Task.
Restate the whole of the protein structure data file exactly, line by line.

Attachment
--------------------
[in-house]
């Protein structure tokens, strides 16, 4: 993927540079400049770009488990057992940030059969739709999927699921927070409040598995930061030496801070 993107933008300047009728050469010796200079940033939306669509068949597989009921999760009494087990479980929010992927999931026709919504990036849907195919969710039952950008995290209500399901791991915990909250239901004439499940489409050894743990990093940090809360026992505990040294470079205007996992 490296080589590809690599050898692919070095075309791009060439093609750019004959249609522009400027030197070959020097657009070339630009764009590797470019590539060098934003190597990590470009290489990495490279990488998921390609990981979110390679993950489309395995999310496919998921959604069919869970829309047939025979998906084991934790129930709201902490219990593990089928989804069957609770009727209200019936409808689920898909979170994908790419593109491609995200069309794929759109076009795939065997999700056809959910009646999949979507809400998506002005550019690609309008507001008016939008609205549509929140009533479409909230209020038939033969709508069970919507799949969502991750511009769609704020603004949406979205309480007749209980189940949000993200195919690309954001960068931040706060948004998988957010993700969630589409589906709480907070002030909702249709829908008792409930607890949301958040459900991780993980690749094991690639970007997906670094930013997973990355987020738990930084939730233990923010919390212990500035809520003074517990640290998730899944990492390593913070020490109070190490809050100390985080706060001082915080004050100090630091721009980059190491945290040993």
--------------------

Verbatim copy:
[in-house]
């Protein structure tokens, strides 16, 4: 993927540079400049770009488990057992940030059969739709999927699921927070409040598995930061030496801070 993107933008300047009728050469010796200079940033939306669509068949597989009921999760009494087990479980929010992927999931026709919504990036849907195919969710039952950008995290209500399901791991915990909250239901004439499940489409050894743990990093940090809360026992505990040294470079205007996992 490296080589590809690599050898692919070095075309791009060439093609750019004959249609522009400027030197070959020097657009070339630009764009590797470019590539060098934003190597990590470009290489990495490279990488998921390609990981979110390679993950489309395995999310496919998921959604069919869970829309047939025979998906084991934790129930709201902490219990593990089928989804069957609770009727209200019936409808689920898909979170994908790419593109491609995200069309794929759109076009795939065997999700056809959910009646999949979507809400998506002005550019690609309008507001008016939008609205549509929140009533479409909230209020038939033969709508069970919507799949969502991750511009769609704020603004949406979205309480007749209980189940949000993200195919690309954001960068931040706060948004998988957010993700969630589409589906709480907070002030909702249709829908008792409930607890949301958040459900991780993980690749094991690639970007997906670094930013997973990355987020738990930084939730233990923010919390212990500035809520003074517990640290998730899944990492390593913070020490109070190490809050100390985080706060001082915080004050100090630091721009980059190491945290040993």